Newspaper Page Text
VOL. XXXIV. NO. 54.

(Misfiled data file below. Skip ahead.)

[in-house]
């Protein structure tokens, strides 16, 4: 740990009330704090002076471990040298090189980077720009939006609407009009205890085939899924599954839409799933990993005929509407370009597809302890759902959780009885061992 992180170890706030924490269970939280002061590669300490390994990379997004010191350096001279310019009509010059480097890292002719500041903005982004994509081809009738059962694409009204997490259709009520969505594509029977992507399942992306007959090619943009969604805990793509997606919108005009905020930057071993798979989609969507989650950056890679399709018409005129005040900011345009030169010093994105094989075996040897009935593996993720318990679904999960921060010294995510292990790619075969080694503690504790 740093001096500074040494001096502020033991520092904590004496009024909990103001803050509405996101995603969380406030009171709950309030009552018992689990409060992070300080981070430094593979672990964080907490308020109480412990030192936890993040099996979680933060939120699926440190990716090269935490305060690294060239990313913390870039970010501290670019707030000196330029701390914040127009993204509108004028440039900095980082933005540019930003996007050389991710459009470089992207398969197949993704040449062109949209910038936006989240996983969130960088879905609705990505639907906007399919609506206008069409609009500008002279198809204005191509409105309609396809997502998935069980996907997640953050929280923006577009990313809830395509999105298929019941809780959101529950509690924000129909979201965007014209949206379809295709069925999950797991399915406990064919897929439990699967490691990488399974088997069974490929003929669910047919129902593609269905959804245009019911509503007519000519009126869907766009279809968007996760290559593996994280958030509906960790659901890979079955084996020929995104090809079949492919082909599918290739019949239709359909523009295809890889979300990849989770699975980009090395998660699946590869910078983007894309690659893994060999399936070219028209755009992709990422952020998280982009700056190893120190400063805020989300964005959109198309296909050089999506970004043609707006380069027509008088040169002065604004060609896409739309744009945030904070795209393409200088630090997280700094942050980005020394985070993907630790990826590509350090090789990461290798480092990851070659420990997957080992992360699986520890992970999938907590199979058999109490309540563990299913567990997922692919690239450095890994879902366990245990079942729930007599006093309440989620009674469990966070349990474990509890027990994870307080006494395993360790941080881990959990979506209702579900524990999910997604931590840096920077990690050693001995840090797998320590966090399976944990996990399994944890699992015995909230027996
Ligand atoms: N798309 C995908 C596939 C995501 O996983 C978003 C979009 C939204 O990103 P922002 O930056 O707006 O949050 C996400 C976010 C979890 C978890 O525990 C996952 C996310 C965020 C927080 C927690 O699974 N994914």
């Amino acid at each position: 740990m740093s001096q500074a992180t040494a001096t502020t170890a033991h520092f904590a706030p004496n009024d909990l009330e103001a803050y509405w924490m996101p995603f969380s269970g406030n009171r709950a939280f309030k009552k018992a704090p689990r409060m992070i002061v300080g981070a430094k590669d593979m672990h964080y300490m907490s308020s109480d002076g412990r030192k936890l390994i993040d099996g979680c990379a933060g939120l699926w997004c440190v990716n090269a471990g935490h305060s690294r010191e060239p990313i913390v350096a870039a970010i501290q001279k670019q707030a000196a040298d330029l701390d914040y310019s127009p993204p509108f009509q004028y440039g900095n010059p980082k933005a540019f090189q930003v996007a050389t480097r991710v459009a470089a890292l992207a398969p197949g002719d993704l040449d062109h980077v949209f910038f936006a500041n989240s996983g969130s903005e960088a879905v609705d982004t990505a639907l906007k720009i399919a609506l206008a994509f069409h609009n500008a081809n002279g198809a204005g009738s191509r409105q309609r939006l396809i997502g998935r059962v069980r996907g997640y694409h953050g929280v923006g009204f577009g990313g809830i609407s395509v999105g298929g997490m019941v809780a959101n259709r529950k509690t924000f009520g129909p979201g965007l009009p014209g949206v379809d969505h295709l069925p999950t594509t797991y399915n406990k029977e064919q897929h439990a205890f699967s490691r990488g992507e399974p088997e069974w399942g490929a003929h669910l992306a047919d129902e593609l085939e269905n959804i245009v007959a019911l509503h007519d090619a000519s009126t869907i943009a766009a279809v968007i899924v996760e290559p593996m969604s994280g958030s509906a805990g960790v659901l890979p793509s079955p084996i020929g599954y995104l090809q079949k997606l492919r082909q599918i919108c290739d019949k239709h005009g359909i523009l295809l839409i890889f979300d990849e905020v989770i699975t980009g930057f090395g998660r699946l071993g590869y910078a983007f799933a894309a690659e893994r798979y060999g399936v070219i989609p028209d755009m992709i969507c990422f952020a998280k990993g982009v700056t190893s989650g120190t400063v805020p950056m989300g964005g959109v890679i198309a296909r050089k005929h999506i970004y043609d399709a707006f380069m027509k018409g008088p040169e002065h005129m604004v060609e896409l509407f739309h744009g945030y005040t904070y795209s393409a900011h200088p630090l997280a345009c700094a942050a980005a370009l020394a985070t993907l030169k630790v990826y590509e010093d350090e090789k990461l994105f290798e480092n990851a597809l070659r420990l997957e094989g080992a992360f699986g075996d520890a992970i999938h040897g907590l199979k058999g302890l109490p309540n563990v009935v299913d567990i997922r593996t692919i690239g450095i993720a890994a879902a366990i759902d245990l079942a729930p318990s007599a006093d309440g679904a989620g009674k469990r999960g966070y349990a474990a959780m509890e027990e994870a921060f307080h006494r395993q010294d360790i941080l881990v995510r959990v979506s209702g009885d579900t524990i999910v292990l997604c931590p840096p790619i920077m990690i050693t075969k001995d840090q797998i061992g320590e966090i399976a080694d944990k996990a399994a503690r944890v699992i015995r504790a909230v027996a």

KILLED WITHOUT WARNING Street Car Crushes Well Known Jurist Witnesses Say Electric Used No Headlight or Gong Crew Apparently Eager to Get to Barn. Motorman and Conductor Offer No Explanation for the Fatality Utterly bewildered by a street car, showing no lights and Bounding no gong, bursting out of thr- darkness. Judge Albert K. Cowlea, 1961 \V'i-st Twenty-second street, was struck and Instantly killed last night at La Salic and West Adams streets. A throng of witnesses to the accident Mated that the car was bound for the barn, was running at a high rate of speed and was showing no lights what ever. Neither wi.s the car equipped with a fender of the type Bpecifled in tho fender ordinance. Judge Cowles came to Los Angeles from Lansing, Mich., six weeks ago. In Lansing he was Judge in the superior court and was known over the state of Michigan as a brilliant lawyer. During his stay In Los Angeles he lived with his daughter and son-in-law. Air. and Mrs. J. H. Goodhue, 1962 West Twenty-second street. Mr. 'Joodhue is cashier of the International bank of Liis Angeles. When through the apparent careless ness of a car crew Judge Cowles was killed he was on his way from the meat siiop at Adams street and Western avenue. As he crossed the inbound tracks the flying- car, with no soundii.s gong, ran him down and ground him to frag ments. W. R. Lamb, motorman of the car, and Conductor W. IS. Busby, both unused to make any statement for pub lication concerning the accident. The mutilated body of the 70-year-old man was under the car for more than U«ir an hour before machinery could be secured to lift the car. Mr?. Good huo. Judge Cowles' daughter, was led from the scene of the accident sobbing in agony. The oar number was 853 of the West Adams line. The body of the unfor tunate jurist was taken to Pierce Bros.', .Hid an inquest will be held today. SAN FRANCISCO YOUTH PASSES FORGED CHECK }i\ Associated Press. CHICAGO, Nov. 23.— D. H. Gibbs, 19 years of age, who says he Is connected with a prominent San Francisco family, was pltred on trial yesterday by Judge ECavanaUgh charged with passing a forged check for $50 upon a south side restaurant man. Gibbs denied any intentional wrong doing. On the stand he said the check had been given him in payment of a gambling debt and that he had sup posed it bona flde until arrested. A number of prominent western busi ness men are said to have asked the state's attorney to be lenient with the boy, but as he was tried and convicted on a similar charge some time ago the state's attorney asked that he be sent to the reform school. MASKED ROBBERS SHOOT DOWN THEIR VICTIMS By Associated Press. ARKANSAS CITY, Ark., Nov. 23 — Early today two masked men in an at tempt to hold up the St. Charles hotel here shot and instantly killed AY ill lam Goff, the night clerk, and wounded B, A. Halpln, an actor, so badly that be died in a few hours. The men were sitting in the hotel office when the robbers entered. Tiny were ordered to throw up their hands, but before they could comply with the command the robbers opened fire, attar ward making good their escape. Depositors Hold Sack By AaHociatcd Press. UTTE, Nov. 28.— Depositions of the defunct Aetna Banking and Tins' company will not reoalve more than 10 or 12 per cent dividends, although it was announced In Washington Sat urday by the comptroller of the cur renoy that the prospective dividends i.nl been estimated at 32 per cent. The . -(inclusion of the comptroller was ar rived at because of the clerical error made by the receiver of the Butte hank in transcribing his report to the comptroller. DEAD GIRL'S HAIR SHOWN IN COURT By Associated Press. HERKIMER, N. V., Nov. 23.— The boat in which Chester Gillette and Grace Brown took the fatal ride in Big Moose lake last July was introduced as evidence in the trial of Gillette here today. Something of a sensation was created by the testimony of Robert Morrison, who found the boat. Mr. Morrison said he found a quantity of hair clinging to one of the cleats and removed some of it in the presence of witnesses. Other parts of the hair still remained in the boat. Los Angeles Herald. PRICE: | per Month I 65 CENTS "CRAZY SNAKE" MAKES PLEA FOR RED MEN By A««orlat?d Press TULSA. I. T.. Nov. 23.— Chitto Chatto Harjo, better known as Crazy Snake, chief of the Crazy Snake faction of the Creek Indians, and who is said to voice the sentiments of one-third of the Creek nation, made a dramatic speech today before the senate committee that is investigating Indian af fairs. He pleaded for a return to the conditions existing under the treaty of 1832, when the lndians held land in common and roamed the forests in no madic fashion. MILLIONS OF ACRES ARE BURNED By Associated Prnss. SANTA FE. N. M., Nov. 23.- Reports have reached lure that ii prairie fire has swept from Western Texas Into Eastern New Mexico nnd that OVer B million acres of grazing .md homestead land has been burned bare of foliage. No lo.sa of life is reported In New Mexico, but It Is believed several per sons perished in Texas, it is estimated that on both sides of the boundaries be tween 50,000 and 100,000 head of cattle have been left without prnzlng. Many ranchers are preparing to ship their live stock at once to the nearest mar ket, A\hilp the larger ranchers will drive their cattle to other ranges. The grass was short and the cattle stampeded back and forth through the. fire, but suffered little injury. The flames swept portions of Palmer, Drafa, Smith and Oldham counties in Texas and burned for .thirty-five or forty miles to the PecoS road In New Mexico. Some homesteaders in Roose velt county are said to have lost their crops. Some ranch buildings were burned, but the ranchers generally sii. re ded iii beating off the flames by back fire. A norther turned the fire back into its own track and it died out. The blackened prairie is now covered with snow which fell during and after the fire. ROANOKE TO HAVE NEW PIPES By Associated Press. SAN FRANCISCO, Nov. 23.— The pas senger steamship Roanoke, which car ries passengers between Los Angeles and San Francisco and between this city and Eureka and Portland, has been put out of commission by order of the United States steamship inspectors until her steam pipes shall be put in repair. The boat will probably be laid up for two weeks. The Roanoke arrived Wednesday from Los Angeles with passengers and was to have sailed today for Portland, touching- at Kureka. She had booked passengers for the northern ports and was belnti loaded with freight. GALLIC CLERICALS STILL 'OPPOSE FRENCH TROOPS By Associated Press. PAKIS, Nov. 23.— Taking of the church Inventories under the law pro viding for the separation of church and state, in the mountainous regions of France, where an abundance of snow has fallen, is progressing slowly on ac count of the hostility of the population, which compels the troops sent with the state officials to conduct regular mili tary operations, keep open their lines of communication and bring up supplies. The church of Dirlnon, near Brest, which had been barricaded for six months, was forced open at daylight today- by a detachment of cavalry, which dispersed the clericals, who from a distance chanted hymns while the taking of the inventory was in progress. The authorities at Marseilles have be nun legal action against iiishop Andri an of that city because of the violent language he used In protesting against the action of the authorities and the church and state separation law. VESSEL OWNERS ADVANCE THEIR SHIPPING RATES By Associated Press. PORTLAND, Ore., Nov. 23.— A spe clal dispatch to the Evening Telegram from Scuttle, Wash., says: Rates on lumber chartered for Oall fornls poiis have again advanced and ■hipping ""■" declare there Is no que& i.in imi that ih.- $10 mark will be reached. ,\i tall time charters are being of fend at the rate of $9 per thousand for [umbel cargoes to Han Pedro. This i at.- is ih. highest ever paid by the trad.-. Plan Long Tunnel By Associated Press. NEW YORK. Nov. 23.-Th* French government lias retained Charles M. Jacobs Of tltis city, who designed the Pennsylvania railroad tunnels under ih. North and Kant rivers, to prepare pit"' foi a tunnel to be built under the river Seine, between Rouen and Havre. The BVencb tunnel will have two railroad tracks, it win lie about i mile in length. The font Of construc tion Is estimated al between $10,000, iio and yil.uuo.uoo. It In believed to be Isled after the North river tunnel lure. Rain Changes to Snow SAN DIBOO, <'al.. Nov. 23.— LttBt night's rain proved a snowstorm in the mountains and foothills, tin- snow down as low as Uettcuuso. wan heavy unow ai Julian. There in no damage dun., in this city I i.i Of an inch of i.uu SATURDAY MORNING. NOVEMBER 24. IQO6. CARUSO SHOCKS SOCIETY Four Hundred Agog Over Tenor's Arrest Fond Afaninias Nearly Faint When Verdict Is Announced Judge Thinks a Fine of Ten Dollars About Right, but Defendant's Attorneys Will Appeal the Case at Once ' Sporlnl to Tli-> HeraM, NEW YORK, November 23.— New York women, many of them members of the Four Hundred, awßited anxiously the verdict of the court today in the case of Enrico Caruso, the famous tenor, accused of annoying and mis treating ti woman In Central park. CartllO, the man with the magnificent voice! Caruso, the idol of many fond mammal Caruso, the great Italian singer who has been wined and dined by some of thn most select citizens of the United States, and a man who might easlly giiln access to the best homes of the city! And to think that he had been ac cused of an offense which hinted strongly at a revolting crime! It was too much. And then came the verdict. The amount of the fine was nothing — no more than many of those who had paid homage to the accused would give an attentive waiter as a tip— but the decision could not be overlooked, and those who had planned to entertain the great Caruso have stopped to ponder and reflect. A week ago Caruso was the man of the hour. Today— well, today the Italian tenor is the most talked of man in New. York city. CARUSO MUST PAY FINE OF TEN DOLLARS By Associated Press. NEW YORK, Nov. 23.—Enrico Caruso, the famous Italian tenor, today was found guilty of annoying women in the Central Park zoological garden. A tine of $10 was imposed. The verdict was rendered by Magistrate Baker In the Yorkville police court after a hearing which extended more than three dnys. The first witness today was A. M. Mahon, secretary of the American League baseball club. He was called to testify concerning Jeremiah McCar thy, the man who corroborated the evi dence against Caruso-given by Police man Cain. Mahon testified that McCarthy was discharged, by him. "Why did you discharge McCarthy?" asked Attorney Dittenhoeffer. "For dishonesty," replied Mahon. Caruso was then called and questioned by Deputy Police Commissioner ■ Ma thot. "Do you recall being 1 at a reception in a house on Fifth avenue in the vicin ity of Thirty-sixth street on the Sunday afternoon preceding Thanksgiving last year?" Caruso did not remember, but would not say he had not been there. "Do you recall that as you were leav ing, a guest invited you to step into her automobile to conduct you to your hotel, and while on the way being charged by the lady with, having at tempted to take certain liberties with her in the automobile?" An objection was made by Attorney Dittenhoeffer and was sustained. "As the automobile was opposite the Union League club, did It not stop and did you not leav? the automobile be cause you were charged by the lady with attempting to take liberties with her, ami was not a mounted policeman at the door of the cab, and did he not fall to arrest you only on the refusal of the woman to make a complaint?" Caruso did not have to answer the question. List of Witnesses Exhausted When the brief examination of Caruso had been concluded, Attorney Ditten hoeffer Informed the court he had no more witnesses to produce. Counsel for the prosecution then put in evidence a diagram showing the in final arrangement of the Central park monkey house. Attorney Dittenhoeffer in his argu ment said the case was entirely police made. The whole cuse depended upon the word of Hannah Graham, and they had failed to produce her In court to give that word. Attorney Dittenhoeffer also said Ca ruso was only one of many victims of the Central park monkey house. "That place is adroitly arranged," said ho. "It might have been designed us a plait- to blast reputations of innocent men. All that la needed Is a Cain and a woman to aid him." "Caruso'a own story," said Mr. Dit tenhoeffer. "If believed, must stamp this policeman not only as unworthy to retain his position on the police force, but unworthy to associate with decent men or women. Why did he not arreet Caruso when he saw him attempt to defile two little school girls and then allow him to go on his way until he had Insulted evyry woman in the build- Ing? That was the time to curb such a brute, as any man who would do such a tiling must be. But the time had not come. The mythical Hannah Graham was not one of these girls." I closing, Attorney Dittenhoeffer said: What the Verdict Means "If this charge Is sustained by the action of this court it will mean more to this defendant than any of us can know. He win be ostracised, and that will mean personal dishonor,and pro fessional failure. "This man,, who has appeared.before <'uulluuf-il OB I'rme Two.) J USE BACON AS FUEL TO ' KEEP FROM FREEZING i!y AtnclAted Pt •■• BL PASO, Texas, Nov. 23. — A special to the Herald from Carlsbad, N. M.. says that the fuel supply in that town is ex hausted and people have been forced to burn bacon to keep from freezing. Schools have been dismissed in consequence of the terrible cold. The snow is a foot deep in town and two feet deep on the ranges. The snow fall in El Paso this winter is already 8 2-5 inches, exceeding the former record nearly three inches. COMPROMISE ENDS OIL WAR By Associated Proas. F.AKERSFIRLD. Nov. 23.— The battle between the Indepr ndent OH Producers' agency of this state and the great oil corporation for a better price for the product of the fnimer was ended this Afternoon by a contract being entered into with the Associated OH company whereby the corporation will receive the entire product of the small produc ers for the next year nt the price of 21% cents P4i- barrel. The former price received by tho in tlep/ndeiils Vos 18 cents a barrel. This agreement was reached after ten days or deliberation between the producrs anil the Standard, Associated and Union Oil companies, all of which have repre ■entalives In this city. At the recent session yesterday and today the Standard and Associated were the only bidders. The former of fered 25 cents at the openii/g, and knowing of this offer the Associated craftily bid % cent higher. The pro ducers iffused to consider either offer and today Assistant General Manager Scrlbner, representing; the Associated, offered 27>i cents. After many hours of discussion this offer was finally ac cepted. One million barrels of crude oil in storage was also purchased by the As sociated for 25 cents. Oil men are gen erally satisfied with the deal and feel L-ncouraged as to the future. JURY INDICTS RESTAURANT KEEPER By Assoplntfi.l Press. SAN FRANCISCO, Nov. 23.— The grand jury this afternoon returned an indictment against Nathan Max Adler, proprietor of a French restaurant, charging him with perjury. A warrant has been issued for Ad lim's arrest and bail fixed at $5000 cash or $10,000 bonds. The Indictment sets forth that Ad ler when testifying before the grand jury during the latiei's Investigation into the aueged extortion practiced on the French restaurants denied that on January 2, 190r., he was visited by a committee of restaurant proprietors and asked to contribute to a fund to retain Ainbrahani Ruef as an attorney to go before the board of police com missioners and use hiw influence in preventing the commissioners from taking away the liquor licenses from the French restaurants. After the indictment was returned Assistant District Attorney Honey argued before Judge Murasky on a motion to compel Attorney Frank Burke, Emiilo Lleatretto ami Mareua Kosenthal to answer questions pro pounded by the grand jury. Rosenthal was attorney for Adler. One of the most Important witnesses that appeared before the jury today was Captain of Police John Martin, former chief of detectives. He was In the set-ret chamber for many minutes and, according to his own statement, gave very Important testimony rela tive to several Tenderloin resorts, After Capt. Martin concluded his testimony all witnesses were excused until Tuesday. Among the witnesses in the ante room at the time were Detectives T. J. Mitchell and Cornelius of the <ily hall district, who had been detailed U) raid hows. | r ill repute. SIXTY LOSE LIVES IN GULF OF ST. LAWRENCE By Associated Press. CHATHAM. N. M.. Nov. 23.— Sixty lives were lost and nearly a score of vessels were swept to destruction on treacherous reefs and mind burs of the gulf of St. Lawrence during the season of navigation now drawing to a close. of thoKt; who perished In these waters within tiit- pail year nearly Bfty mat death this month, Hi'- most disastrous to shipping in the St. Lawranoe m •> down years. 'Hie. financial losses aggregated a quarter of a million dollars. The moat thrilling wrecks this month were the Russian full-rigged ship Sovtnto of H. l- a ingfors, ten lives; the Norwegian bark Adeona of Arendal, eleven lives, and a Norwegian bark, supposed to be the Mugda, fourteen live*. I Vlli I OK i i .Illinn in n City. Mts. Mm. I .urn Auvrln 40 .-,1) Denver I" HI) HI. I'uul SKI .11 «l.okuue -■! 2H riilt-Muu an in liiihliu it* HI Salt I. like . 30 :tl St. l.uula 33 4*l iln.-luuiiii 84 49 1-liohurit :i I as 1 ,11 I.- Hoik •• at* .-.« tlauta 40 vi Pi.p. 1.,.1P i.p.1.,.1 42 .14 \,». York *l .VI <IHII l-rnu.L... ' 4<J ,Vi UTAH JUDGE SAYS MORMON PRESIDENT MUST PAY A FINE JOSEPH F. SMITH Joseph F. Smith Admits He Has Been Guilty of Unlawful Marriage Rel ition and Asks the Court to Be Lenient SALT LAKE CITY, Nov. 33.— Joseph F, Smith. . president of the Mormon chui'rli, this afternoon appeared In the state district court before Judffe Ritch ie, pleaded guilty to the charge of un lu.viti! coliahitatioii and a fine of $300 was Itnposi tl. Earlier in the day counsel for Pres ident Smith secured a transfer of the case from (he criminal division of the court, where Judge Armstrong pre sided, to Judge Ritchie's division. After the noon recess, when the court room was practically deserted. Presi dent Smith went before Judge Ritchie, entered his plea and the fine was im posed. President Smith made a lengthy statement to the court explaining the attitude of the authorities of the Mor mon church In relation to polygamy and polygamous cohabitation. The charge under which the Mormon ! prophet was arrested .md fined was mad.- by Charles Mostyn Owen, who had been active in a crusade against the Mormon authorities. The ohasge was based on the recent birth of Pres ident Smith's forty-third child, born to his fifth wife. President Smith, in his personal ad dress to the court, stated that his last marriage was in 1884. All his mar riages, he Btatßd, were entered into with the sanction of his church, and, as they believed, with the approval of the Lord. According to his faith and the law of the church, they were eter nal in duration. He continued: Tacit Understanding "in the tacit general understanding that was had in 1890 and the years subsequent thereto, regarding what were classed as the old cases of cohab itation, i have appreciated the mag nanimity of the American people in not enforcing- a polity thai in their minds was unnecessarily harsh, hut which assigned the settlement of the M INING MAN T IRES OF LIFE By Anßoci.Ucd Press. SALT LAKIO CITY. Nov. 28. With ids tuependers bound tightly around his ncrk YVilliiini K. AiiniM Was found dead in his loom in a lodging house this afternoon. - He was a mining man anil came here from Pueblo, Colo., on his way to N't •- wain, where ho represented Pueblo people, ■ v He had been drinking and hud spout nearly a thousand dollars in Ball Lake, which, it is believed, led to despon dency and BUtctde. ■ . Twenty Cottages Destroyed By AHtoolHted Praaa. SAN FRANCISCO. Nov. —a Ore which broke out at the corner of Mm nesota . and . Ularlposa, streets at 1 o'clock this morning burned Its way through the block to Eighteenth and Kentucky streets. Twenty cottages were destroyed before it was extin guished. The loss Is estimated at 1 50,000. Aged Man Robs Employer By A.SSOI-Itt ltd I'IVKH NEW FORK, Nov. St. William Brldgamunn, white-haired and tit), of Nut ley, n. .).. was held by if grand Jury hei "- v i..1.!. $20,1 n ins formi .1 w Hankln, » i-ontrui tl 11. .i.iiiii. . i iiu I to huve lost in money In speculation PRICE: SINGLE COPY 5 CENTS difficult, problem , to the onward prog ress of time. • ■ • ■■ ' .:■ .■■.. T.. " "Since the year-/ 1890 a very large peroent«3e7of the polygamous famllier-i have ceased to exist, until now the number within the jurisdiction of this court Is very small, and marriages In violation of the law have been and are now prohibited. "In view of this situation, which has fixed with certainty a result that can be easily measured up. the family re lations in ■ the old cases of that time have been generally left undisturbed. "So far as my own case is con cerned. I, like others who had entered into solemn religious obligations, sought to the best of my ability to comply with all requirements pertaining to the try ing position In which we were placed. "I have felt pp. ure in the protection of that magnanimous sentiment which was extended as an olive branch in 1890 an'l subsequent years to those old cases of plural family relationship which came within its purview, as did mine. "When I accepted the manifesto is ued by President Wilford Woodruff I did not understand that I would be ex pected to abandon and discard my wives. Knowing the sacred covenants and obligations which 1 had assumed by reason of these marriages. I have conscientiously tried to discharge the responsibilities attending them without being offensive to anyone. "I have never flaunted my family relations before the public, nor have I felt a spirit of defiance against the law. but, on the contrary, I have al ways desired to be a law-abiding cit izen. In considering the trying posi tion In which I have been placed, I trust that your honor will exercise such leniency, in your sentence, as law and justice will permit." Judge Ritchie imposed the maximum fine, but omitted the jail sentence of from ono day to six months' imprison ment, which he might have imposed uiidei the I'tah statute. WIFE ENACTS A DOUBLE TRAGEDY Hy Associated Press. CHICAGO, Nov. 23.— James F. Deln ney, president ami treasurer of the American Shipping company, was t<> da\ shot and killed by his wife, wllo tPUnad lately afterward committed sui t-id.-. . The cause of the shooting Is not known. Mrs. Cyrus Woods, In whoso house the tragedy took place, declared that Mr. and Mrs., Deluney.had not quarreled to her knowledge. The couple had been In this city but a few weeks, having come from New York, where Mr. Delaney was well known. The occupants of the house at 490 I.a Sails avenue heard no shooting nor dis turbances in the Delaney apartments. . Later today a servant forced an en trance Into the apartments after having made several previous efforts. The body of pelaney was found on the bed with a bullet wound In the back of the head. The body of Mrs, Delaney waa lying clusu by, a bullet having been tired Into her brain through the mouth. The revolver was still clutched. In the hand »i Mrs. Delaney when the room was entered. lira. Delaney was the • daughter of C hnrleß Edward Brow formerly of this city. She was born ill this city and graduated a number of y«\»is ago from the Chicago Dramatic school, | She was later engaged by ; Otis Skinner for tho cast of "l<Yancesca da Itimini," and af terward played In 'The Silver Shield." : She wtm known on the stage us "Bes sie Mortimer." " SCHMITZ SAYS HE'S INNOCENT Declares a Mistake Has Been Made £an Francisco's Mayor Is Ready to Face Accusers New York Newspaper Men Ply Him with Questions as Gang Plank Is Lowered — No Arrest Made By Associated Press, NKW YORK. Nov. 23.— Mayor Bchmitz of San Francisco, who arrived here today on the steamship Patricia, said that there was absolutely no truth In the charges made against him, and that he would go to San Francisco and court the fullest Inquiry. When the Patricia arrived at quar antine Mr. Schmitz was shown the newspapers containing reports of the charges against him In San Francisco. He said: "There is not a scintilla of truth In the charges. The fact is, it is an attack made against me by political enemies because I made a strong fight against. District Attorney Langdon, who was de feated for governor. His friends are now taking their revenge. It is an odd statement for a big man to make, but it is a fact that my nerves were so af fected after the long and trying tinr; that we had passed through that I made my trip abroad. I had intended to sail for home, on December 15, expecting to arrive In San Francisco about New Year's day. "My friends were to give me a big re ception, and I suppose these people put this up to prevent it. Hearing that th*y were attacking me, I returned six wees? sooner than I expected. I did not know of these charges until today, after th-; pilol cam'": on board. "I sh.tll o*wm t-h* si nearest inquiry. and as promptly an possible. I want il. i can only say that I have a Cleat COO; tcfence In this matter, and where guilt does not exist I shall huve nothing to fear. I shall go lo the Waldorf -Astori.i for v day and then go directly home." Airs. Schmilz accompanied the mayur. No Attempt Made at Arrest No attempt to arrest Mr. Schimta when he came ashore from the steamer was made. An automobile was waiting for him. and he entered it and left the dock at once, presumably to go to his hotel. As Mayor and Mrs. Schmitz left the Patricia and walked down the gang plank they were met by several friends, who rushed to shake hands with them. and some of them threw their arms around the mayor and patted him on the back, telling him to be brave and he would come out on top. Several women embraced Mrs. Schmitz and kissed her. chief Hayes of the Hoboken police was on the dock with several de tectlves. Up said ho could not arrest the mayor and was there merely in case the mayor was arrested to sec that he was not taken out of the sta tion. Two western detectives who were present made no attempt to ar rest Schmlts. After shaking hands with the friends who ware there to greet him, Schmitz and his wife, followed by about twenty others, boarded two large touring cars. Four detectives entered cabs and fol lowed closely behind the automobiles. Inn no arrest was made. Mayor Schmitz seemed to be little concerned over his indictment. Coming up the (Continued on Pace Three.) THE DAY'S NEWS FORECAST For Southern California: Unset tled weather Saturday; probably light froat in the morning; light northeast winds. Maximum temper. ature in Los Angeles yesterday, 50 degrees; minimum, 40 degrees. — Killed without warning. 2 — Peary greets wife at Sydney. , — Schmitz says he's Innocent. 4 — Makes appeal for children. \, — Politics bobs up during session. — Editorial. 7 — City news. B—Sports.8 — Sports. 9 — Southern California news. 10— Markets. 1 — Classified advertisements. 1 2 — Railroad news. LOCAL . Prominent Michigan jurist killed ib) mi-. vi car. ■ • '•«! - Bishop Coiialy to dedicate new. church at Sherman. • '.■. ) Outfall sewer will be completed by tin/ labor. ■ ■ ' ; ■ ■ ■ : Wai of fraternities Is getting warmer. ■«:'•' Owen Luvcjoy make* plea for children. Ascot park • will open ■ Thanksgiving. . - EASTERN Enrico Caruso, the famous tenor, found if utlty of annoying woman .in Central park. Now York, and sentenced to pay a tine of 110. ■ . .•"■".' 2* - i }■ Mayor SrlnillU , of Sun Francisco reaches New York and declares he U ' Innocent of charge of extortion. ■';■-, v Chicago woman kills husband mid commits suicide., - COAST ,'] , Passenger steamship Roanpke tini porarily put out of vomnilß»lpn .it Ban Francisco. . ■ ttMMRrVM^MWWNnNMitMBU r -- Total amount i .•illuming In Han Kran cUco relief fuud said to be M.VUO.OOO. ~-, , ' ■ Deattlo veasrl uwiiius advance »liti> ! plug rates mi lumber.